While she made no secret of her leftist views, Donations were nonetheless “shocked” that she had pledged to boycott Oriel.
“It’s extraordinary – there is no precedent for it,” Don said. “There is a very strict code among house managers in Oxford and Cambridge that you act collegially. This is a very basic principle.
“This means that it is not for one quorum to tell another quorum how to conduct its business.”
But the dismay of Professor Tunstall and the other senior professors who joined the boycott runs far deeper than the feeling that they betrayed their colleagues by speaking out.
“This boycott shows the ugly intolerance of its supporters, who simply will not live with any point of view other than their own and are ready to punish students for imposing their will,” said Nigel Biggar, regius professor of moral theology and pastoral care in Oxford.
“Having failed to convince, they now use force. Such authoritarianism has no place in a university that claims to be liberal ”.
Professor Biggar, who heads the Oxford McDonald’s Center for Theology, Ethics and Public Life, is currently leading a project on ‘Ethics and Empire’, which analyzes the impact of the Great Imperial past. -Brittany.
In 2017, academics launched a scathing attack on Professor Biggar after suggesting that people should be “proud” of aspects of their imperialist past.
“Someone who was properly liberal should accept a decision with which he does not agree. Otherwise all we have is the expression of deep feelings and civil war, ”he said.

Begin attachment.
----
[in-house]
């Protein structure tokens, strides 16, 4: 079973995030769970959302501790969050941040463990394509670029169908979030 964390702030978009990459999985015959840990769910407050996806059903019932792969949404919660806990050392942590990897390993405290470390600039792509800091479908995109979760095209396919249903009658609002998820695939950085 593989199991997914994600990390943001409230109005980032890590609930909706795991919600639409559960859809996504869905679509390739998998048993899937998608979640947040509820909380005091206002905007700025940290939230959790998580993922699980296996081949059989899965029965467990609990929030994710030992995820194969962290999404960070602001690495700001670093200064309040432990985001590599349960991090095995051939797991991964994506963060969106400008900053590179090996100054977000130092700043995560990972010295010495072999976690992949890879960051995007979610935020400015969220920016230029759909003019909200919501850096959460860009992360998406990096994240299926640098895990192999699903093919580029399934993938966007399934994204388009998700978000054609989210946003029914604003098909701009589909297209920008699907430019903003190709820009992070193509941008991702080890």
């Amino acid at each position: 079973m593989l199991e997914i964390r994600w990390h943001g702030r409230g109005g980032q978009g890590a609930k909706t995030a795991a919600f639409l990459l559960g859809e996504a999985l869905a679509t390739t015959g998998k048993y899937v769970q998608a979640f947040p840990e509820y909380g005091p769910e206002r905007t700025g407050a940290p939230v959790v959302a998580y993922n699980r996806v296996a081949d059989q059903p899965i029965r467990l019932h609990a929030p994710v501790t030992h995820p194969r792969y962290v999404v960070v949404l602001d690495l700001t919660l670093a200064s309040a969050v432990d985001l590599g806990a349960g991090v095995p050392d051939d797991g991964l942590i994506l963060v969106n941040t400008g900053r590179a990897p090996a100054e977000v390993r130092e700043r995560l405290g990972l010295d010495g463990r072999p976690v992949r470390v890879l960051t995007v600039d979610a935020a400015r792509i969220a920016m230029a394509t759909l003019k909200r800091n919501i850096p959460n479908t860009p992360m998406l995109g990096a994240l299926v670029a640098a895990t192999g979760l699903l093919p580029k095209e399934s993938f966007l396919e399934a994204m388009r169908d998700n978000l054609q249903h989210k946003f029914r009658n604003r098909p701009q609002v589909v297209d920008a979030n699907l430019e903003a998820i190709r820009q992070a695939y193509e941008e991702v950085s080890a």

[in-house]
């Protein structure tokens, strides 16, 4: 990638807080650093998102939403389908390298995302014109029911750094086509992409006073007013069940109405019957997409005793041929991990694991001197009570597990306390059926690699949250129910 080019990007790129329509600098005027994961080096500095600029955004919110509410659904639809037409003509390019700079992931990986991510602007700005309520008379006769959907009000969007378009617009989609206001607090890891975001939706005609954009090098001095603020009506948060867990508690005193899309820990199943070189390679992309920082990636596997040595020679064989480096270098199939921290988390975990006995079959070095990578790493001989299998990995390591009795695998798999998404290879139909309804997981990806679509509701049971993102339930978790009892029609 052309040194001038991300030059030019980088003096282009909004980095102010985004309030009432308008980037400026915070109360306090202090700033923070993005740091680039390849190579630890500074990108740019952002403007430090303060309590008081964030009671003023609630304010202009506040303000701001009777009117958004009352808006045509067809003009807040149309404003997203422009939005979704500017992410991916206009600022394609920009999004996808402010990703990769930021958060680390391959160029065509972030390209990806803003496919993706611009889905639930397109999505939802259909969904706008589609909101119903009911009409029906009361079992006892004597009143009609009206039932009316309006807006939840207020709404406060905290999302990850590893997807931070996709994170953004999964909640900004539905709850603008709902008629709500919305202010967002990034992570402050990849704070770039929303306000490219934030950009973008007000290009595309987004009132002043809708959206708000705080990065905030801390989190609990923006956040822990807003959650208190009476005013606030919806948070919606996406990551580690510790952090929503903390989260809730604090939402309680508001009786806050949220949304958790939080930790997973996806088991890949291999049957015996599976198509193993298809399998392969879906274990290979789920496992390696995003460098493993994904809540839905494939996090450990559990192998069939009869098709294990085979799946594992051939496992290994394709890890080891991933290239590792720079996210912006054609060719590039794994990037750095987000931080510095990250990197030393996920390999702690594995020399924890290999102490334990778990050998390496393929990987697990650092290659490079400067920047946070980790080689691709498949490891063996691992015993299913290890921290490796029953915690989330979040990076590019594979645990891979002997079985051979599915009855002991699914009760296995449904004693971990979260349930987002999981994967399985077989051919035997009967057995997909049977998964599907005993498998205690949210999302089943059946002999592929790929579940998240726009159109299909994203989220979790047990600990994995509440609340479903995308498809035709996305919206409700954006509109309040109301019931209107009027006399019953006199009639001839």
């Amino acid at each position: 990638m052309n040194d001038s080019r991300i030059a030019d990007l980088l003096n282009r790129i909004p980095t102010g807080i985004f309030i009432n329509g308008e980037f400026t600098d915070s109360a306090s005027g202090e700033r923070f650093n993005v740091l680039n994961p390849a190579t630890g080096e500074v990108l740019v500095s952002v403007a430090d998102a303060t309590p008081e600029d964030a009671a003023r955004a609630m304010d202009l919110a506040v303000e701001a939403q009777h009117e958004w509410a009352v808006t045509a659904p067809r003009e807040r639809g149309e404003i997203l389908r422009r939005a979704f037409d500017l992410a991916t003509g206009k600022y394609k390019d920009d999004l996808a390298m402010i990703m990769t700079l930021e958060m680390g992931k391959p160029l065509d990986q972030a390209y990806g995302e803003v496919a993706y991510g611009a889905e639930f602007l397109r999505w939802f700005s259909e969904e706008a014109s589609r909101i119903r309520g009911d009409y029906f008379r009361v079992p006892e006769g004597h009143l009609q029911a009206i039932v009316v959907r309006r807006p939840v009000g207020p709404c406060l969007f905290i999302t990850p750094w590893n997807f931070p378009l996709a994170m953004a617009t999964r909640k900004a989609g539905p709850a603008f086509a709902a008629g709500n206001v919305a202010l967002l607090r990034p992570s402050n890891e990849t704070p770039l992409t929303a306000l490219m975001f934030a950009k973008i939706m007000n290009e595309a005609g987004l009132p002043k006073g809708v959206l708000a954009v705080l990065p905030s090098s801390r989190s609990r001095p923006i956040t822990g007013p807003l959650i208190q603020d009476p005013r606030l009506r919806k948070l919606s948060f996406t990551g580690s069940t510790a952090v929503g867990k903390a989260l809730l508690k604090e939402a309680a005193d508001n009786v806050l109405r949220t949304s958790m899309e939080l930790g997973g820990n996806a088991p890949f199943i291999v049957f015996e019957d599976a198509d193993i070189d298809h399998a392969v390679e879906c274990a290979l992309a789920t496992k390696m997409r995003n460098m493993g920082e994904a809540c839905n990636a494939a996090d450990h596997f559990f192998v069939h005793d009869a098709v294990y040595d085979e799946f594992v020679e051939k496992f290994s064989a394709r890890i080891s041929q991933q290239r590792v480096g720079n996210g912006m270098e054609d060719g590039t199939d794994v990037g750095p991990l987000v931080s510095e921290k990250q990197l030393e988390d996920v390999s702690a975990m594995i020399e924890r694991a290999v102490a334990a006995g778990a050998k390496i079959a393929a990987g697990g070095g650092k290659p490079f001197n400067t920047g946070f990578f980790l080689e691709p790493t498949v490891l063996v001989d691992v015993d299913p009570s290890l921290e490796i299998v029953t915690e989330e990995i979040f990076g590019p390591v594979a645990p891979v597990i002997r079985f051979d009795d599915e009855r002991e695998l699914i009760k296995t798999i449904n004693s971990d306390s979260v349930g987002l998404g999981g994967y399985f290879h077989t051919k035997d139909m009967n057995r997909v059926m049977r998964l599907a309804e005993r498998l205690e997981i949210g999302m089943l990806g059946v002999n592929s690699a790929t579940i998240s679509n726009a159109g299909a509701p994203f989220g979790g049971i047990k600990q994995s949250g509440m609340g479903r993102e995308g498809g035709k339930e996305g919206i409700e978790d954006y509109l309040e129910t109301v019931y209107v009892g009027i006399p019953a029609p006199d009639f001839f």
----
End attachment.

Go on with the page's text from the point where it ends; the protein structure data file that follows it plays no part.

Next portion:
Why Oxford is the epicenter of the crisis
For some, this episode shed light on what many in Oxford have known for some time: that the university is no longer the stronghold of the institution it once was.
“Oxford’s exterior image is deeply misleading,” Don said. “Although it has this reputation of being a center of tradition, it is really not in all respects that counts in the end.
“There are still ancient customs in some colleges – wearing dresses for formal dinners, for example. But it’s nothing more than exterior dressings.
“In terms of politics and political outlook, there is nothing traditional about Oxford anymore. With a few exceptions, Oxford’s guardians and fellows are politically on the left and in many cases very on the left.
He said this is part of a larger phenomenon, since academics tend to lean to the left. But this causes particular tension at a university like Oxford which is “likely to have ties to historical figures whom far-left academic staff despise.” He added: “This is the fundamental reason why Oxford in particular is the epicenter of this type of crisis.”
Culture changes from above
It is not just grassroots academics who display leftist tendencies. Some donations have noted that in the past decade almost all head of household positions have gone to “a Blairite, a former head of a quango, or someone from a left-wing media organization.” which means that the culture is also changing. from the top.
In recent years, former Guardian editor Alan Rusbridger, ex-BBC Radio 4 controller Mark Damazer and former Observer editor Will Hutton have all been appointed as heads of the college.
Next month David Isaac, the current chairman of the Equality and Human Rights Commission and former chairman of the Stonewall charity, will replace Professor Tunstall as Worcester provost.